Love, Virtually (Working Title Artists Company) 2011 Toronto Fringe Review

There was a time when online dating carried a real social stigma. After all, people who needed to find dates on the Internet were obviously too socially inept to meet people the “normal” way. With the proliferation of social media that stigma has greatly diminished, as meeting people online has become the “normal” way of meeting new people.

Of course, the convenience of online dating comes with drawbacks, people tend to exaggerate or misrepresent themselves on their profiles and since it’s so easy and accessible, people tend to treat online dating sites as a place to “catalogue shop” for a potential partner.

Love, Virtually is a romantic comedy that explores the world of online dating and what it means to look for love and connection in the information age but it also explores the broader idea that we all create aspirational versions of ourselves in our online identities. Not only do we tend to exaggerate and bend the truth to make ourselves look better on sites like Plenty of Fish and OKCupid we also do the same on our Facebook and LinkedIn profiles.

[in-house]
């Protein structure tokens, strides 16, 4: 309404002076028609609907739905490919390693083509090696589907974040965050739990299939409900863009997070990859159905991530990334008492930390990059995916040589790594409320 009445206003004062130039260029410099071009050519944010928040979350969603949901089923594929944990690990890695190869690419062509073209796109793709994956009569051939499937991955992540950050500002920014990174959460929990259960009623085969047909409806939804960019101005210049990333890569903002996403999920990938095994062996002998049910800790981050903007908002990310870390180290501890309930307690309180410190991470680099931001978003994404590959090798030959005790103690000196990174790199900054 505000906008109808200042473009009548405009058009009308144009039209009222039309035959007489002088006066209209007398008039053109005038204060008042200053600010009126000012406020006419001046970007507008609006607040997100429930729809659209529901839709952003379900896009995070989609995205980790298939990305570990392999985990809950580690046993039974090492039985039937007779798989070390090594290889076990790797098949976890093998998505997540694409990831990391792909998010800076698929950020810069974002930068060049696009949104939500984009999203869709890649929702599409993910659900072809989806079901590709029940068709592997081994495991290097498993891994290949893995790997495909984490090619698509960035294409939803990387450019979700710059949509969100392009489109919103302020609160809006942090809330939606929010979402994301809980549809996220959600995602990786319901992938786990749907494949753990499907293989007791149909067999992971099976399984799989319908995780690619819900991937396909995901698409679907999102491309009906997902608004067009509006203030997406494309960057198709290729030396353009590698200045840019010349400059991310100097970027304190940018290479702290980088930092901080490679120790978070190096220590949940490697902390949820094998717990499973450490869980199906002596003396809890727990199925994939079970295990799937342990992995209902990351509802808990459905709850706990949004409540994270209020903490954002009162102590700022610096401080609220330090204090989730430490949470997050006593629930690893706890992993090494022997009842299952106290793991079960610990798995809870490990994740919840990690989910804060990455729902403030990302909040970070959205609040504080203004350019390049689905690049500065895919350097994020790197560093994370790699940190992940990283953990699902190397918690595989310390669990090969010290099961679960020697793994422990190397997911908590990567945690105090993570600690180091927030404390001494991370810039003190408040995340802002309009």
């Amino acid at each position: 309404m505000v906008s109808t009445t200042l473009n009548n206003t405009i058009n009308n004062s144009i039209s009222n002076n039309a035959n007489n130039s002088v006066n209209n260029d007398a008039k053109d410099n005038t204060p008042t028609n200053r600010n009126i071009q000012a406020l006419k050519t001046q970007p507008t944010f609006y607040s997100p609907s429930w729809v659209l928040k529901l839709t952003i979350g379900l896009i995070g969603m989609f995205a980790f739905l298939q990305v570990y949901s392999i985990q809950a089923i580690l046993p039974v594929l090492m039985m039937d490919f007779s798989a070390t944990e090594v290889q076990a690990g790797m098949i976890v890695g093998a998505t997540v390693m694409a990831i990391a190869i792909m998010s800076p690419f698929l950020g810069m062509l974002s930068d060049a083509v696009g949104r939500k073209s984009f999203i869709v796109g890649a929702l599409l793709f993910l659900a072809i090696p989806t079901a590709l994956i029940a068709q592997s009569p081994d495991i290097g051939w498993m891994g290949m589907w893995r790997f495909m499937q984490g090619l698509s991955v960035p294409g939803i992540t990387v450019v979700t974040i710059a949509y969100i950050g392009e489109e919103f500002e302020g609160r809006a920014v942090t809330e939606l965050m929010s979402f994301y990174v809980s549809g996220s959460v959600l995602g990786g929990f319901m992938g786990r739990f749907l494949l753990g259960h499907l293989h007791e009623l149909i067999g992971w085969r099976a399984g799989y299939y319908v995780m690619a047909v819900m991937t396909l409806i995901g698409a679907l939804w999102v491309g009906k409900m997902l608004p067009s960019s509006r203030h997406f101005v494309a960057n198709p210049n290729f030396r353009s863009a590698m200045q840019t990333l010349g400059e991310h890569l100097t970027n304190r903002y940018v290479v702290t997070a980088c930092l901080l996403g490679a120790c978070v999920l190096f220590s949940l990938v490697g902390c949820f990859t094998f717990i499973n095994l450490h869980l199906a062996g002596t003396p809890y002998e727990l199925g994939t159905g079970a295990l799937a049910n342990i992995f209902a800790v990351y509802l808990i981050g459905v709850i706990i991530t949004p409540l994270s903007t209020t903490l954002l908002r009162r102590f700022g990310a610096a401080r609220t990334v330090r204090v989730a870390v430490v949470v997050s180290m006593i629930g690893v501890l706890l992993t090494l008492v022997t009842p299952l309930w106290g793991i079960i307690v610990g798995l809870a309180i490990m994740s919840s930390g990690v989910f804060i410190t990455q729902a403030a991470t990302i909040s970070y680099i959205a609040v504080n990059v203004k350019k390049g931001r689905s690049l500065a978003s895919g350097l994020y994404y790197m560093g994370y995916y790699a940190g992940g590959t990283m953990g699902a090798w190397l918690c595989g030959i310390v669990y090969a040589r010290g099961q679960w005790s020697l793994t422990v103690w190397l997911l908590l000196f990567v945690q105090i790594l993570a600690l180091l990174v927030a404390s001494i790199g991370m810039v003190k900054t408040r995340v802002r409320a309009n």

The plot follows the dating misadventures of Lauren, a woman in her early 30s whose friends set her up on a series of dates with guys from online dating sites.

Chloë Whitehorn’s script is choc full of pithy observations and topical humour about online dating. Some of the funniest moments come when actors line up on stage as real-life versions of dating site archetypes; the nerd, the outdoor enthusiast, the jock and the suave cultural sophisticate.

While the show has the light, airy feel of a rom-com, it’s also surprisingly layered. I was pleasantly surprised at the level of depth and character development as well as the way the show explores deeper themes like coming to terms with loss in a really insightful way.

I also really enjoy the way live music is organically integrated into the show, the show features musicians on stage providing a background score during scene changes, the main character is a singer and several performers also sing and play instruments.

Oh, and patrons are also offered a free iced coffee upon arrival at the theatre. The show is set in a coffee shop and it’s mentioned in the play that cafés have become the de-facto meeting place for a safe, no-obligation first date. Offering audience members a free drink is a clever tie-in to the show.

Details:

Working Title Artists Company

In association with The Toronto Fringe Festival presents

Love, Virtually

July 6th runs to July 17th

Venue #1: Tarragon Theatre Mainstage (30 Bridgeman Ave.)

Performances:

Wed. July 6 10:30pm

Sat. July 9 5:15pm

Mon. July 11 8:00pm

Tues. July 12 3:00pm

Thurs. July 12 12:00pm

Fri. July 15 8:45pm

Sun. July 17 5:15pm

 

Ticket Price: $10.00

Tickets: www.fringetoronto.com / (416) 966-1062

Advance Ticket Box Office at the Randolph Centre, 736 Bathurst St.

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